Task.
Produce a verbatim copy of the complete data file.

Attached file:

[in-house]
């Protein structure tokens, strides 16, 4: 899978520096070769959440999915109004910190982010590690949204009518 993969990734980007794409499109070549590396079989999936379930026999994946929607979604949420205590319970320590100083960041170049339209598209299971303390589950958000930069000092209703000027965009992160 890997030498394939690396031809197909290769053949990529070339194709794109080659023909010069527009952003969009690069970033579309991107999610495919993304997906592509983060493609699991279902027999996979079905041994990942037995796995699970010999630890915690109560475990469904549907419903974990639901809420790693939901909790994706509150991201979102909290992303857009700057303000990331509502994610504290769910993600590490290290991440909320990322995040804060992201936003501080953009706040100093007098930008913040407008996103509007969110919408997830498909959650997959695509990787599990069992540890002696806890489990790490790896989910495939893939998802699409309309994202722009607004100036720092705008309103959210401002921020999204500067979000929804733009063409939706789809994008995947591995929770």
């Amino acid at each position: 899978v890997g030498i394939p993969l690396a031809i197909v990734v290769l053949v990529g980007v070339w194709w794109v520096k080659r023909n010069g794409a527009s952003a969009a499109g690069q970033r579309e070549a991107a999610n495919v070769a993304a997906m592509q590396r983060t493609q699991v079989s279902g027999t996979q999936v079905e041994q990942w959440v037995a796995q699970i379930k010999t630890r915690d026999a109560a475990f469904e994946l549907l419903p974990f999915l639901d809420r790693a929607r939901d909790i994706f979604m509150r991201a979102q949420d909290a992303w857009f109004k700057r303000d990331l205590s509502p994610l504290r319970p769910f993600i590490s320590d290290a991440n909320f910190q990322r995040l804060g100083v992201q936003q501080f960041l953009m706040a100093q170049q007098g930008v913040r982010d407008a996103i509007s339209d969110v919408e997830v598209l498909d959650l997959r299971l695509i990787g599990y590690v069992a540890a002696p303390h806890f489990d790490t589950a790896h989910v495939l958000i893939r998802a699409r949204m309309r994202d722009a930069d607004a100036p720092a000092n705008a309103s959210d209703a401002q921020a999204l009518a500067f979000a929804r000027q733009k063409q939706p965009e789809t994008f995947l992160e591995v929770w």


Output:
[in-house]
């Protein structure tokens, strides 16, 4: 899978520096070769959440999915109004910190982010590690949204009518 993969990734980007794409499109070549590396079989999936379930026999994946929607979604949420205590319970320590100083960041170049339209598209299971303390589950958000930069000092209703000027965009992160 890997030498394939690396031809197909290769053949990529070339194709794109080659023909010069527009952003969009690069970033579309991107999610495919993304997906592509983060493609699991279902027999996979079905041994990942037995796995699970010999630890915690109560475990469904549907419903974990639901809420790693939901909790994706509150991201979102909290992303857009700057303000990331509502994610504290769910993600590490290290991440909320990322995040804060992201936003501080953009706040100093007098930008913040407008996103509007969110919408997830498909959650997959695509990787599990069992540890002696806890489990790490790896989910495939893939998802699409309309994202722009607004100036720092705008309103959210401002921020999204500067979000929804733009063409939706789809994008995947591995929770």
């Amino acid at each position: 899978v890997g030498i394939p993969l690396a031809i197909v990734v290769l053949v990529g980007v070339w194709w794109v520096k080659r023909n010069g794409a527009s952003a969009a499109g690069q970033r579309e070549a991107a999610n495919v070769a993304a997906m592509q590396r983060t493609q699991v079989s279902g027999t996979q999936v079905e041994q990942w959440v037995a796995q699970i379930k010999t630890r915690d026999a109560a475990f469904e994946l549907l419903p974990f999915l639901d809420r790693a929607r939901d909790i994706f979604m509150r991201a979102q949420d909290a992303w857009f109004k700057r303000d990331l205590s509502p994610l504290r319970p769910f993600i590490s320590d290290a991440n909320f910190q990322r995040l804060g100083v992201q936003q501080f960041l953009m706040a100093q170049q007098g930008v913040r982010d407008a996103i509007s339209d969110v919408e997830v598209l498909d959650l997959r299971l695509i990787g599990y590690v069992a540890a002696p303390h806890f489990d790490t589950a790896h989910v495939l958000i893939r998802a699409r949204m309309r994202d722009a930069d607004a100036p720092a000092n705008a309103s959210d209703a401002q921020a999204l009518a500067f979000a929804r000027q733009k063409q939706p965009e789809t994008f995947l992160e591995v929770w």